Input Frequency?

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fstaff

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Feb 24, 2008
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Cape Girardeau, MO
What does the input frequency mean? I'm pretty new to scanning and wasn't sure if I should put it in my scanner too or not.

Thanks,
Frank
 

Airdorn

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If the input freq. isn't needed, I wonder why its included in the RR database at all?
 

gmclam

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Fair Oaks, CA
Input frequencies are very useful

There are cases where what is listed as an "input" frequency is not actually that. One example is the CHP (California Highway Patrol). In their case the dispatcher talks on one frequency (listed as output) and the cars talk on another (listed as input). While cars in some districts are repeated, there are quite a few where they are not. So in my case I must program both frequencies, one to hear each side of a conversation.

There are other situations where knowing an input frequency is very handy. Perhaps you are quite some distance from a repeater, but very close to the scene of an incident. You might actually pick up what is going on more clearly by listening to the input. There's some wild stuff out there and I couldn't describe it all here by any means. Another example might be where an agency changes their CT frequency so the repeater is not triggered. This would usually greatly reduce the area something is broadcast.
 

btritch

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Paragould/Greene County AR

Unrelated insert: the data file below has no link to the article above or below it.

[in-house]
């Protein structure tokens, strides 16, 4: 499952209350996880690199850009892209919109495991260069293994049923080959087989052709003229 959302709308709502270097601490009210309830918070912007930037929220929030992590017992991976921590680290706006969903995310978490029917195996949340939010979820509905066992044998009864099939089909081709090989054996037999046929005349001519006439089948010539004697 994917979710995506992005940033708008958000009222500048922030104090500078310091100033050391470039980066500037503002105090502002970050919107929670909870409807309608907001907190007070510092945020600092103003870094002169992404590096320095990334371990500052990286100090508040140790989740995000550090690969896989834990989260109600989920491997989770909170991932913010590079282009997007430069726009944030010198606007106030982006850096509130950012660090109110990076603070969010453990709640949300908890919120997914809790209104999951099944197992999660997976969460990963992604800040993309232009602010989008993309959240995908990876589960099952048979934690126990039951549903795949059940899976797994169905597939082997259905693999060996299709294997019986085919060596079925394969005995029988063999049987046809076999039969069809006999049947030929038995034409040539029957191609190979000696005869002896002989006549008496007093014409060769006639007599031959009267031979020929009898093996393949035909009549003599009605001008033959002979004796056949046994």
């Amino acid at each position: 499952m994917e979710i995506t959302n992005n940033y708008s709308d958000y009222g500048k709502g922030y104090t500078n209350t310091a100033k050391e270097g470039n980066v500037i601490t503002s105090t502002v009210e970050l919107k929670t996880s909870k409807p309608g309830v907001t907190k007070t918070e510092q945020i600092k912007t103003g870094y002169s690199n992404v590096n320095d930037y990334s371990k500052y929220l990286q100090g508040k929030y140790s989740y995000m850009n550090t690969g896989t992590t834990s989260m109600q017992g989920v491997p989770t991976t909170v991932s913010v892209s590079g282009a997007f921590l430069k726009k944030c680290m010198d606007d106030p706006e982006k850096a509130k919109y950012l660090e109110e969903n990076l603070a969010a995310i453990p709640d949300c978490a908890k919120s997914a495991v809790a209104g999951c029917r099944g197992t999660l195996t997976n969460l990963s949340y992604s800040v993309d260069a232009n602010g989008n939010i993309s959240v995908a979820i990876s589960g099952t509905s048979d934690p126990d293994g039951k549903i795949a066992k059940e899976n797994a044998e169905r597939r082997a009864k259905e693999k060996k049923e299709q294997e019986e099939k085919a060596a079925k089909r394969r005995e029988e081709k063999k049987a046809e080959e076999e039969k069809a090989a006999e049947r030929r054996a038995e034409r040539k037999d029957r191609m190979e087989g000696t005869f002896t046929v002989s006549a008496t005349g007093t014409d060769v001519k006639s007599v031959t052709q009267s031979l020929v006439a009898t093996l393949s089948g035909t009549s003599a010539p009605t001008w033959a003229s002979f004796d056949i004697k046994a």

GM clam is absolutely right.. The input frequency for my area is the same for both cars and dispatch HOWEVER, once on scene if there is something going on that they do not want dispatch to hear they will broadcast over the air to switch to "Talkaround" or Switch to channel 2 which is the input frequency in the RR for my database, Example, A couple of weeks ago we had a bad lightning storm here, One of the county fire departments repeaters got struck by lightning and it was unusable. .So until it was fixed the switched to channel 2 which was the input frequency on the repeater.. So as GM Clam has stated, The input may be a hassle when something is being toned out etc. because instead of hitting the repeater it may hit the talk around and not be very clear it is also a great assett if something that I have described happens. You'll not hear it very far away I'd say probably a mile or so but IT MIGHT come in handy one day.. I keep my main repeater frequency's programmed in and also my input but I keep the input locked out until something goes on/happens and it's required and then I switch over to it..I have heard some interesting things let me tell you.. Stuff I didn't think would even go on around here.. But you have to be close to hear the on scene talk around, if they're on the other side of the county then don't worry about it because you'll never hear them. I have been there and done that.. But if they're close right under you're nose you will probably hear them.. SO here are some great examples of what the input frequency on the RR could be used for. You can program it in or leave it out, It's your choice, we can't tell you what to do with that but you'll just have to program it in and see what happens. If you never hear anything on it but the samething that you hear on the output frequency then that's probably all it's used for but you just never know and about the only way to find out is program it in and listen awhile and see.. may or may not be used, Never hurts to try/check.. Well I hope between GM and I and also airdorn and pogbobo maybe we've answered your question or questions.. I wish you the best in your finding out about the input and if you have anymore problems or concerns and questions.. Reply here and let us know or start a new thread on RR in the proper forum.. Thanks for being a member of RR, Have a great day!
 
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